relying on an emerging industry and uncertain market conditions to achieve cost savings
managing the relationship among commercial partners, the FAA, and NASA.
I’ve reproduced the audit’s results and management action sections below. You can download the full report here. (more…)
Representatives of more than 20 aerospace firms both large and small met with officials of NASA’s Flight Opportunities Program at NASA’s Dryden Flight Research Center Jan. 25 during an Industry Day meeting for potential providers of sub-orbital reusable launch vehicle and payload integration services.
Discussions focused on NASA’s interest in acquiring commercial flight and payload integration services for NASA-provided technology payloads on sub-orbital reusable space launch vehicles, as reflected in a recent NASA Request For Information submitted to potential commercial providers.
During the morning sessions, Steve Meier, director of the Cross-Cutting Demonstrations Division of NASA’s Office of Chief Technologist, stressed the partnership approach that NASA is seeking with commercial launch vehicle firms, while Michelle Murray of the Federal Aviation Administration’s Office of Commercial Space Transportation outlined the FAA’s licensing and commercial launch approval process.
The American Institute of Aeronautics and Astronautics (AIAA) will co-sponsor the 14th annual FAA Commercial Space Transportation Conference, to be held February 9â€“10 at the Walter E. Washington Convention Center, 801 Mt. Vernon Place NW, Washington, D.C.
The conference will feature high-level speakers and panels examining the state of technology and capabilities in the commercial space transportation sector, including new space technologies, government customers for commercial space, and commercial space transportation regulatory issues.
The Aerospace Safety Advisory Panel that offers guidance to NASA has released its annual report for 2010. A key finding, unsurprisingly, is that the long uncertainty over the space agency’s future is causing a great deal of confusion and lowering morale at NASA centers, possibly jeopardizing safety operations.
The ASAP report also includes a lengthy section concerning NASA’s plans to procure human spaceflight on a commercial basis, with considerable emphasis on the need for the space agency to develop a clear acquisition strategy.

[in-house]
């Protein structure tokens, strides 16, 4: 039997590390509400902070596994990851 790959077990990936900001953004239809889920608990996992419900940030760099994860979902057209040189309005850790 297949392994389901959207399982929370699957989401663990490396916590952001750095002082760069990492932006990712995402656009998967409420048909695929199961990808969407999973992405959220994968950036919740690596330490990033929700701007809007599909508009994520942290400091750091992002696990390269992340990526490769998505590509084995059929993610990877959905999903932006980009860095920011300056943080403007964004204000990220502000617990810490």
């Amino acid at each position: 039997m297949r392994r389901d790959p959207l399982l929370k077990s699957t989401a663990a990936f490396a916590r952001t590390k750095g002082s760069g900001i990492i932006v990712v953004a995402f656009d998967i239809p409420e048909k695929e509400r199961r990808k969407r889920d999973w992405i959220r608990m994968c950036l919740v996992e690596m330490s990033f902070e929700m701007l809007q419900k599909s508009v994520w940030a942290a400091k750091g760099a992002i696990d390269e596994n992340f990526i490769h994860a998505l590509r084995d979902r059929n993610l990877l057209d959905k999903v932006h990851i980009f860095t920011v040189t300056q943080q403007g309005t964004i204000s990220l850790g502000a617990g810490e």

Urgent Need to Promulgate Acquisition Strategy
An acquisition strategy is fundamental to the development of standards and requirements for commercial crew transportation. The Panel has emphasized the necessity of developing and promulgating a good acquisition strategy as quickly as possible.
Key excerpts of the report that deal with clarity of purpose and commercial space are reproduced after the break.
Federal Aviation Administration (FAA) safety inspectors at the North Pole certified Santa One, the reindeer-powered sleigh piloted by Santa Claus, for its Christmas Eve round-the-world delivery mission.
Santa One, led by Rudolph the Red-Nosed Reindeer, is outfitted with new satellite-based NextGen technology, which will allow Santa to deliver more toys to more children with improved safety and efficiency.
â€œChildren around the world will get their gifts on time, regardless of the weather, thanks to NextGen,â€ said U.S. Transportation Secretary Ray LaHood. â€œWeâ€™re proud to say NextGen is bringing Santa Claus to town.â€
Aviation Weekreports that SpaceX is rescheduling its late November launch of the first Dragon capsule to Dec. 7 to allow for more testing. The robotic freighter, designed to resupply the International Space Station, will be sent into space on a test mission aboard the second Falcon 9 rocket. The precise date will be impacted by the launch of the space shuttle Discovery, which was postponed last week until Nov. 30 due to technical problems. The Falcon 9/Dragon launch was originally scheduled for early November. SpaceX is also awaiting a landing permit from the FAA to return Dragon to Earth.
SpaceX Awaiting FAA Approval of Dragon Re-entry License Space News
Space Exploration Technologies (SpaceX) is awaiting U.S. regulatory approval to launch its Falcon 9 rocket and Dragon cargo vessel as soon as Nov. 20 after more than a year spent tying up loose ends associated with the recoverable space capsuleâ€™s re-entry license application, which the company submitted in final form to federal regulators Oct. 29, according to government and industry sources.
The Federal Aviation Administration (FAA) announced a new grant program designed to fund projects that develop and expand commercial space transportation infrastructure.Â The Space Transportation Infrastructure Matching Grants will be awarded to four separate projects located in Alaska, California, Florida, and New Mexico.